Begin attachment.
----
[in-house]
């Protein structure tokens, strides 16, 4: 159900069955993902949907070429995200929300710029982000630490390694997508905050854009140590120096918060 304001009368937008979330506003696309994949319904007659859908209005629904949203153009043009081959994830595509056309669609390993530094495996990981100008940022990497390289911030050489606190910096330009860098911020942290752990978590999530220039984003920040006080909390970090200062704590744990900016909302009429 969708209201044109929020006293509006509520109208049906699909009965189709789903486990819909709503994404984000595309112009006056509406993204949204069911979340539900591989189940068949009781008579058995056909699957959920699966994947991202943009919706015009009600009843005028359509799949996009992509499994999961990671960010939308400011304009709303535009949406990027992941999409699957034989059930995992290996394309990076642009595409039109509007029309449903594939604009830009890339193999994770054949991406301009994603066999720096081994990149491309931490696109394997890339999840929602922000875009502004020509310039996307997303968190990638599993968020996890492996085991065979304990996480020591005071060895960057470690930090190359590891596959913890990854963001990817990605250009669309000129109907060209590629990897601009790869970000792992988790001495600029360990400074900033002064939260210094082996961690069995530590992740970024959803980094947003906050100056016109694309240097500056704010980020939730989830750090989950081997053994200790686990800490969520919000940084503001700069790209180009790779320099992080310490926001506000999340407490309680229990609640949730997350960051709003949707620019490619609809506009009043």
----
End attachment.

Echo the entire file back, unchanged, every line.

[in-house]
């Protein structure tokens, strides 16, 4: 159900069955993902949907070429995200929300710029982000630490390694997508905050854009140590120096918060 304001009368937008979330506003696309994949319904007659859908209005629904949203153009043009081959994830595509056309669609390993530094495996990981100008940022990497390289911030050489606190910096330009860098911020942290752990978590999530220039984003920040006080909390970090200062704590744990900016909302009429 969708209201044109929020006293509006509520109208049906699909009965189709789903486990819909709503994404984000595309112009006056509406993204949204069911979340539900591989189940068949009781008579058995056909699957959920699966994947991202943009919706015009009600009843005028359509799949996009992509499994999961990671960010939308400011304009709303535009949406990027992941999409699957034989059930995992290996394309990076642009595409039109509007029309449903594939604009830009890339193999994770054949991406301009994603066999720096081994990149491309931490696109394997890339999840929602922000875009502004020509310039996307997303968190990638599993968020996890492996085991065979304990996480020591005071060895960057470690930090190359590891596959913890990854963001990817990605250009669309000129109907060209590629990897601009790869970000792992988790001495600029360990400074900033002064939260210094082996961690069995530590992740970024959803980094947003906050100056016109694309240097500056704010980020939730989830750090989950081997053994200790686990800490969520919000940084503001700069790209180009790779320099992080310490926001506000999340407490309680229990609640949730997350960051709003949707620019490619609809506009009043």